Statistical Model Selection – Poisson Regression
The use of Poisson regression to analyze changes in violations as a function of site and time was based on both structural and distributional considerations. The violation data can be viewed as an array in which the counts are crosstabulated by site and wave.
Since the first wave represents the preintervention period, the wave dimension of the array can be collapsed into a binary pre vs. post factor. A variety of log linear models are available for analyzing these types of data but when the cell entries are simple counts and the probability of a violation at any given time and place is low, the probability distribution of the data can usually be closely approximated by the Poisson. Using a Poisson regression log link procedure described in Agresti (2002) and SPSS, the magnitude and statistical significance of the association between period (e.g., pre vs. post wave), site (intervention v. comparison) and their interaction (e.g., site x period) were computed. The resultant parameter estimates are in the form of regression coefficients and odds ratios for the main and interaction effects of site, period and site x period interaction.
The approach also utilizes an “offset” procedure to adjust for the effects of exposure. In the present analysis, this resulted in weighting the violation counts by hours of exposure, thereby transforming the raw counts into rates. Without this adjustment, any differences in the cell counts could be attributed to difference in number of observational hours.
The variance component of central interest in the analysis is the site x period interaction. This interaction tests whether the differences between the intervention and comparison sites are different than would be expected based on the differences in the preperiod.
Statistical Model Selection – Repeated Measures Analysis
These analyses were designed to evaluate qualitative differences in mean scores on several behavioral dimensions measured prior and following the interventions. The factors were period (pre vs. post) and the background of the rater (rater group). The analyses involved three sources of variance: main effect of period, main effect of rater type and rater x period interaction. Since the ratings in the pre and post period involved the same raters, the analysis was formulated as a mixed model involving a within subjects repeated measures factor (the individual raters) and a between groups factor (rater background). By comparing pre vs. post scores within raters, the design controls for differences in rater scoring tendencies and rater bias. At the same time, the inclusion of a rating group factor permitted an evaluation of rater background and rater x period interaction.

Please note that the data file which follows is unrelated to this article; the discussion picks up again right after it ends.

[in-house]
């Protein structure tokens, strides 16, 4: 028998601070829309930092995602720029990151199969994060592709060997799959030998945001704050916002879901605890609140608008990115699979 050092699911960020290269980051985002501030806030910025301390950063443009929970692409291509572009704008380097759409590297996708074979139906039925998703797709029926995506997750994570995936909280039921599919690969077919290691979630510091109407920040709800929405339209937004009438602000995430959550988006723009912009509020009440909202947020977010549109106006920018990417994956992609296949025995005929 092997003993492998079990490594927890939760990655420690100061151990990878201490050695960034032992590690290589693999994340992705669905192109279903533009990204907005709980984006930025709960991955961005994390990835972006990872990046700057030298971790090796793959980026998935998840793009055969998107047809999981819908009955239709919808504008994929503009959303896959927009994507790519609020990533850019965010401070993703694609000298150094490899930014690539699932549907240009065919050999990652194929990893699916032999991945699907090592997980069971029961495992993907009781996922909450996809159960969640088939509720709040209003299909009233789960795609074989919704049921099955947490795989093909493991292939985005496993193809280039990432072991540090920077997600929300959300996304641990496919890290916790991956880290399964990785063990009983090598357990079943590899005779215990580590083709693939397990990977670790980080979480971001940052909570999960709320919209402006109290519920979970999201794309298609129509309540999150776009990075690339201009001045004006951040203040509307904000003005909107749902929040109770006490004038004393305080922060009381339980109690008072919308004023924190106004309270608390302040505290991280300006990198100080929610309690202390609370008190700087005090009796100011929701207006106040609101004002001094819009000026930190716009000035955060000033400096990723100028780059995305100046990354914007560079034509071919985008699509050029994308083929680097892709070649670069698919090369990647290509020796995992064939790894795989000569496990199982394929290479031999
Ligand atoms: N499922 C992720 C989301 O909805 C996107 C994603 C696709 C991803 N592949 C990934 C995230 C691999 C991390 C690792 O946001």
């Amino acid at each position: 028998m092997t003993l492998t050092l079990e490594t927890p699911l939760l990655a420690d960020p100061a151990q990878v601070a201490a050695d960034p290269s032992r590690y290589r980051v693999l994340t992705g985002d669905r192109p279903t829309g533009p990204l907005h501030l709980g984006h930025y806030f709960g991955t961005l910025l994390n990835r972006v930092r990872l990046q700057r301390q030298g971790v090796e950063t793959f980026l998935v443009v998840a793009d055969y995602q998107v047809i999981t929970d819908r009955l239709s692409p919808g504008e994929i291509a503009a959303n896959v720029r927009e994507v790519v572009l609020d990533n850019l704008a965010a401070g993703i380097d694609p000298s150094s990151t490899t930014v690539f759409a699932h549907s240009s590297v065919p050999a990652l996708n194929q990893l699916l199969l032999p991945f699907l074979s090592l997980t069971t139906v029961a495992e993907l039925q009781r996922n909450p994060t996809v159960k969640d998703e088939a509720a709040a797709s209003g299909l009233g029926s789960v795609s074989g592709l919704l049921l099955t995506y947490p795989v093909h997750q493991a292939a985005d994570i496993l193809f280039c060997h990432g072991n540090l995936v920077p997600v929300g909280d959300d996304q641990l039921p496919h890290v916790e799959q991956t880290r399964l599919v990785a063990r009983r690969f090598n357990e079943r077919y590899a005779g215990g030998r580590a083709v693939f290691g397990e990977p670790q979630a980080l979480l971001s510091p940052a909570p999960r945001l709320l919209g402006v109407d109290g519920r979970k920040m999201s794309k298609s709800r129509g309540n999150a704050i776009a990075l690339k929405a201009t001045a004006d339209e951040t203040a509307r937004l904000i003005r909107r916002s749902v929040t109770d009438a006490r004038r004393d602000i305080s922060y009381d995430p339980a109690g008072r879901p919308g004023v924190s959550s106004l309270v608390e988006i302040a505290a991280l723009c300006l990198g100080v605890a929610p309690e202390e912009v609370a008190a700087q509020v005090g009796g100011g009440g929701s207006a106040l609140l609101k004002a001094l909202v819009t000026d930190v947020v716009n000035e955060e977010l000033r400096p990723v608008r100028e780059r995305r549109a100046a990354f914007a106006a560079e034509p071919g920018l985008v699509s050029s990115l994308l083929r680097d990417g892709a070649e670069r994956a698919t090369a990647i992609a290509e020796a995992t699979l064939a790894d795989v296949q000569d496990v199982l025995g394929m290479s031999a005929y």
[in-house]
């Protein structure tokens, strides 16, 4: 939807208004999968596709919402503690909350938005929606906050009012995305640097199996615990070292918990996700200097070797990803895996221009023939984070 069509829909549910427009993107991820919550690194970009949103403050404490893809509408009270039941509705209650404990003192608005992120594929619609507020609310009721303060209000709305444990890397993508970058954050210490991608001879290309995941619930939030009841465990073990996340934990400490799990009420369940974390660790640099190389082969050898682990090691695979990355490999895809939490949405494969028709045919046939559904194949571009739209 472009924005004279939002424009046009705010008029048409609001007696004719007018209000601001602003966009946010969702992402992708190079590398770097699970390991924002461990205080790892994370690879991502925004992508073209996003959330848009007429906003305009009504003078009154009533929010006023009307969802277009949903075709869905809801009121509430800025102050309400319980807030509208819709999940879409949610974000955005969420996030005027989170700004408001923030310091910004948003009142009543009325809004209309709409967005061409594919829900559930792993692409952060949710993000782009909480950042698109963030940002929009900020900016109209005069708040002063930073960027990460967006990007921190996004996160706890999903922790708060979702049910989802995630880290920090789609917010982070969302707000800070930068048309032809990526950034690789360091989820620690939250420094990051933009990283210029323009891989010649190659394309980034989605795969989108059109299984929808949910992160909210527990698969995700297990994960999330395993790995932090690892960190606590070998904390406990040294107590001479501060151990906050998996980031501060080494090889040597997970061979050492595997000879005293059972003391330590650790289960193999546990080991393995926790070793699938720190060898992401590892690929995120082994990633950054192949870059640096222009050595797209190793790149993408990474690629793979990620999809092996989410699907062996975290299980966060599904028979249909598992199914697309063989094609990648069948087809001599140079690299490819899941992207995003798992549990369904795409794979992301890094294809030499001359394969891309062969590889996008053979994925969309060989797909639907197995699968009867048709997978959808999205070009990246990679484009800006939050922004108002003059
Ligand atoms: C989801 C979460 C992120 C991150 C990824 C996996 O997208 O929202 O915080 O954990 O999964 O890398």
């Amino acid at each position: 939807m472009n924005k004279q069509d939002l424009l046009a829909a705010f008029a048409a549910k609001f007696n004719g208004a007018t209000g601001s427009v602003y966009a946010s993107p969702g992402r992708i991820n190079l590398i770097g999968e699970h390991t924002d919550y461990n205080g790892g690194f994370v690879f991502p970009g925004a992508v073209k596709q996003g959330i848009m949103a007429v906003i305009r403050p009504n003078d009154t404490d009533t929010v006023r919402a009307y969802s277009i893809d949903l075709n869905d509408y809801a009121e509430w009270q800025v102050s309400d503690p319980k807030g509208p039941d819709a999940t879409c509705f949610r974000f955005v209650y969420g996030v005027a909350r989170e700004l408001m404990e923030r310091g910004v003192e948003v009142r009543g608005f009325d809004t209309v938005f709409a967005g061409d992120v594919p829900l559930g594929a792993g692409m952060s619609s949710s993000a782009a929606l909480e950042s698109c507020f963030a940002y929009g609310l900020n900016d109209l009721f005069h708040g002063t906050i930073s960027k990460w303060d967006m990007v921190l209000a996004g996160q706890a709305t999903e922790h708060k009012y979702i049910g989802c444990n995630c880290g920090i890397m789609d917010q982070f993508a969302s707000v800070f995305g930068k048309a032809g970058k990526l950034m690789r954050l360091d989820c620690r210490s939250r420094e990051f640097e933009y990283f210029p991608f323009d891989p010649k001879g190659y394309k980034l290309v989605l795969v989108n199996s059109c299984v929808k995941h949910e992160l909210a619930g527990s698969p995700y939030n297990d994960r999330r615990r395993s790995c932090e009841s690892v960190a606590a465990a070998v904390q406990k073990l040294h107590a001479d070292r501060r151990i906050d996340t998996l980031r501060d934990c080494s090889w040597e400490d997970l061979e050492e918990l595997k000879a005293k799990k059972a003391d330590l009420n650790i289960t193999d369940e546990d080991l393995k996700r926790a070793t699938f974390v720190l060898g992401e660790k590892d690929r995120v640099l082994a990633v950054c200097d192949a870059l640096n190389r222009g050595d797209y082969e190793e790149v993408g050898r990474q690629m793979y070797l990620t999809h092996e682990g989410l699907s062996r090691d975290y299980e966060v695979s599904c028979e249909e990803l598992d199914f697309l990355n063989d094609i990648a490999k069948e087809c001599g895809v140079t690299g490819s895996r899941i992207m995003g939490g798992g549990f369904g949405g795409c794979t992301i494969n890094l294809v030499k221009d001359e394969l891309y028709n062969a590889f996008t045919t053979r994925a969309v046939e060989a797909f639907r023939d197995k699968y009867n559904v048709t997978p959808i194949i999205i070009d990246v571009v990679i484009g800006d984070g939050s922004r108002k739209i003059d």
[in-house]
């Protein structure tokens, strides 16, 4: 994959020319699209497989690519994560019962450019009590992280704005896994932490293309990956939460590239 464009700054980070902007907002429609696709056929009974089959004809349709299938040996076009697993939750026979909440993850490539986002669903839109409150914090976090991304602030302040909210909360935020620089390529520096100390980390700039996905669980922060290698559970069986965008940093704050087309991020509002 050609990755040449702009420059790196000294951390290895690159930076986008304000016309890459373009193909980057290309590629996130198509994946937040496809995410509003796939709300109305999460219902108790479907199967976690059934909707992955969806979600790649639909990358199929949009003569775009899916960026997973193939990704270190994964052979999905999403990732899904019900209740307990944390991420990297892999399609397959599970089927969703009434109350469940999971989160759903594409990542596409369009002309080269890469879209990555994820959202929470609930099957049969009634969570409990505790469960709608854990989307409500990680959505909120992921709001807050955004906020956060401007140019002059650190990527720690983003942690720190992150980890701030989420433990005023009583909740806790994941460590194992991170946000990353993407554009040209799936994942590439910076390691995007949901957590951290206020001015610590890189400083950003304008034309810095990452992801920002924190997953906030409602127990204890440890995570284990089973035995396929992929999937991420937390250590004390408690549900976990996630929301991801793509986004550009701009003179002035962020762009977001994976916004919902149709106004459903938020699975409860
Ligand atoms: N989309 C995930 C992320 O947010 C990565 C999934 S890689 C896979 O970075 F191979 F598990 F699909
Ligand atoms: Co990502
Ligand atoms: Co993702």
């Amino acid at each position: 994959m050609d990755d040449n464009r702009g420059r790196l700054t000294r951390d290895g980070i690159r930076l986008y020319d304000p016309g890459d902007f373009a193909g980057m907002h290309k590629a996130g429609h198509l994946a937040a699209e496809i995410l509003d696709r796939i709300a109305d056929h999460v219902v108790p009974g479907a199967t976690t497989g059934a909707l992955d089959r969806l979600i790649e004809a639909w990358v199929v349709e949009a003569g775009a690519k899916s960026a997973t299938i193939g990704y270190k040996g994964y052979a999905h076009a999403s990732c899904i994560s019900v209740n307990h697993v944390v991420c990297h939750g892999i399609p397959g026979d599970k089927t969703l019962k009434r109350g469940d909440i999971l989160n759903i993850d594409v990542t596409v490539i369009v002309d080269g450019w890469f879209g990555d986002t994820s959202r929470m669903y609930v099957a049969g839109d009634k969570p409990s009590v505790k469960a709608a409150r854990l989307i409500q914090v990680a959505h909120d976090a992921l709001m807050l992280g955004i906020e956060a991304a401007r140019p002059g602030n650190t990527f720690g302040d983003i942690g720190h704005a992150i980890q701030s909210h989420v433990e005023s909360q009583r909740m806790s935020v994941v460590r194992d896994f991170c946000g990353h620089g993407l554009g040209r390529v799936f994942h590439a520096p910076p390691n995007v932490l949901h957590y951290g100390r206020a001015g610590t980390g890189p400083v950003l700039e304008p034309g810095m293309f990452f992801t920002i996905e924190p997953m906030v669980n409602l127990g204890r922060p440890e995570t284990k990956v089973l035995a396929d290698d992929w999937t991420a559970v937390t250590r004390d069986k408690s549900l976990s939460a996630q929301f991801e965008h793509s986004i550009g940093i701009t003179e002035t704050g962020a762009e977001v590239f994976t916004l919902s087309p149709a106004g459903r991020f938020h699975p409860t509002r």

The model is considered mixed since the error terms for the variance components are different. The period and period x group interaction components are within subject factors whereas group is a betweensubject factor. The precision (mean square error) for measuring the within subjects factor is much higher than the between subjects factor as evidenced by the difference in their mean square errors.
Repeated measures and multivariate analysis of variance design make certain assumptions (sphericity) regarding the distribution of the variancecovariance matrices. There was no evidence that the sphericity assumptions were violated as evidenced by the GreehouseGeisser and HuynhFeld tests.